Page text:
Please ensure Javascript is enabled for purposes of website accessibility

Here Are the 8 U.S.-Based Global Systemically Important Banks

By John Maxfield - Dec 16, 2016 at 4:04PM

You’re reading a free article with opinions that may differ from The Motley Fool’s Premium Investing Services. Become a Motley Fool member today to get instant access to our top analyst recommendations, in-depth research, investing resources, and more. Learn More

These eight global systemically important banks must hold more capital than their smaller, simpler peers.

Image source: iStock/Thinkstock.

Bigger isn't always better in the banking world.

In the wake of the financial crisis, regulators and lawmakers decided that the nation's biggest banks should be required to hold more capital than their smaller and simpler peers in the regional and community banking spaces. And the eight largest banks in the United States, the so-called global systemically important banks, or GSIB, bear the brunt of the decision.

This is because these banks, such as JPMorgan Chase (JPM 1.66%), Bank of America (BAC 1.09%), Citigroup (C 0.70%), and Goldman Sachs (GS 0.61%), must hold an additional tranche of capital above and beyond what even other very large banks must hold. This is known as the GSIB buffer or surcharge.

Just how much extra capital do these banks have to hold? When the rules were first published two years ago, JPMorgan Chase faced the stiffest penalty, with a 4.5% surcharge relative to its Tier 1 common equity. Citigroup was second at 3.5%. Bank of America and Goldman Sachs rounded out the top four at 3%.

Fortunately for these banks, these thresholds have since declined, due in large part to specific actions taken by the banks to lower their risk profiles and thereby the amount of systemic risk that regulators believe they pose to the economy.

The updated list of U.S.-based global systemically important banks, including their original and current GSIB buffers, can be found in this table:


Current GSIB Buffer

Original GSIB Buffer

JPMorgan Chase






Bank of America



Goldman Sachs



Wells Fargo



Morgan Stanley



State Street



Bank of New York Mellon



Data sources: Financial Stability Board, The Wall Street Journal.

For current or prospective investors in any of these banks, this is something that needs to be taken into account. Most large banks generate half or more of their top lines from borrowing cheaply from depositors and lending the same money out at higher interest rates to businesses and individuals in need of funds. The income from this activity is known as net interest income. And the more a bank can leverage, the more net interest income it can generate.

The higher capital ratios for these banks interfere with this. When a bank has to hold more capital, that means it can't use as much leverage, which is one of the reasons profitability in the industry has fallen so much since before the 2008 crisis. As JPMorgan Chase CEO Jamie Dimon pointed out in his latest shareholder letter (emphasis added): "While we did produce record profits last year, our returns on tangible common equity have been coming down, mostly due to higher capital requirements, higher control costs and low interest rates."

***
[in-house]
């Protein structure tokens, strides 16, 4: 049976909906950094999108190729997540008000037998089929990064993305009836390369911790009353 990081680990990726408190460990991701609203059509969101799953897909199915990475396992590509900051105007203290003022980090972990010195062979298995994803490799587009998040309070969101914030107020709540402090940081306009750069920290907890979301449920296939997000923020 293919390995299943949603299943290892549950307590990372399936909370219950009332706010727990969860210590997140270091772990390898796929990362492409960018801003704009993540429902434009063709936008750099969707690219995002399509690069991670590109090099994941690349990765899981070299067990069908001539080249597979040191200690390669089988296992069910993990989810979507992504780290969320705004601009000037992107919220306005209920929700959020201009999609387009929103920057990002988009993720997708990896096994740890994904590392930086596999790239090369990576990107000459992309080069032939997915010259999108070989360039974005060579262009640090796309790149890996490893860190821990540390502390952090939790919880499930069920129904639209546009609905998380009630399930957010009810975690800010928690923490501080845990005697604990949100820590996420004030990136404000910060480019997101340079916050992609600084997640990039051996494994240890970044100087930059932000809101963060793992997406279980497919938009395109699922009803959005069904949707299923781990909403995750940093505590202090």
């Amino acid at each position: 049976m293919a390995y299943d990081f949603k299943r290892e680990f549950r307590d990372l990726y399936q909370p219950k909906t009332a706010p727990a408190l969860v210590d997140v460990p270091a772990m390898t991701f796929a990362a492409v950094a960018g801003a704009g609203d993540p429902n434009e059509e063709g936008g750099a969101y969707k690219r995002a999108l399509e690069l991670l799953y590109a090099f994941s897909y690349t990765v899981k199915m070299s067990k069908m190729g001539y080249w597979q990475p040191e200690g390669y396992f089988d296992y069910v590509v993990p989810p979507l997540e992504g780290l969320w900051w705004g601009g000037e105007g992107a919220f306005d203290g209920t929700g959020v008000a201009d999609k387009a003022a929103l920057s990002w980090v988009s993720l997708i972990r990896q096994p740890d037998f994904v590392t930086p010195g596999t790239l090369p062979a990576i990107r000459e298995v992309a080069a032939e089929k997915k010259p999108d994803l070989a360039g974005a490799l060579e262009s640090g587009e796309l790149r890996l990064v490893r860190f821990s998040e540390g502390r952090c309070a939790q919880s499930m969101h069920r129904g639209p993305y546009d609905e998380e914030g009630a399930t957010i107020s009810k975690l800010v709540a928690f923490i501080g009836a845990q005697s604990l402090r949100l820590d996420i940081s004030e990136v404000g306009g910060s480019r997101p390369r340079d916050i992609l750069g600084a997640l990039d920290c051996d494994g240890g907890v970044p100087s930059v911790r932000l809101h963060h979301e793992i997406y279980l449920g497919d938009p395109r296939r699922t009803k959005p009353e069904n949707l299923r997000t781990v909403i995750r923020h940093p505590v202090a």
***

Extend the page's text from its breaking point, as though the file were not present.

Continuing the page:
The good news is that most of these banks can make up the difference through economies of scale and the fact that they can borrow much more inexpensively than smaller banks can. At the same time, however, if these capital rules were to be relaxed, which the incoming presidential administration has suggested is a top priority, then there's every reason to believe that the eight U.S.-based global systemically important banks have a lot to gain.

Suffice it to say, this is one reason shares of JPMorgan Chase, Bank of America, Citigroup, and Goldman Sachs have all surged since the presidential election.

John Maxfield owns shares of Bank of America, Goldman Sachs, and Wells Fargo. The Motley Fool owns shares of Wells Fargo. Try any of our Foolish newsletter services free for 30 days. We Fools may not all hold the same opinions, but we all believe that considering a diverse range of insights makes us better investors. The Motley Fool has a disclosure policy.

Invest Smarter with The Motley Fool

Join Over 1 Million Premium Members Receiving…

  • New Stock Picks Each Month
  • Detailed Analysis of Companies
  • Model Portfolios
  • Live Streaming During Market Hours
  • And Much More
Get Started Now

Stocks Mentioned

Citigroup Inc. Stock Quote
Citigroup Inc.
$54.38 (0.70%) $0.38
Bank of America Corporation Stock Quote
Bank of America Corporation
$36.30 (1.09%) $0.39
The Goldman Sachs Group, Inc. Stock Quote
The Goldman Sachs Group, Inc.
$353.82 (0.61%) $2.14
JPMorgan Chase & Co. Stock Quote
JPMorgan Chase & Co.
$122.13 (1.66%) $1.99

*Average returns of all recommendations since inception. Cost basis and return based on previous market day close.

Related Articles

Motley Fool Returns

Motley Fool Stock Advisor

Market-beating stocks from our award-winning analyst team.

Stock Advisor Returns
S&P 500 Returns

Calculated by average return of all stock recommendations since inception of the Stock Advisor service in February of 2002. Returns as of 08/14/2022.

Discounted offers are only available to new members. Stock Advisor list price is $199 per year.

Premium Investing Services

Invest better with The Motley Fool. Get stock recommendations, portfolio guidance, and more from The Motley Fool's premium services.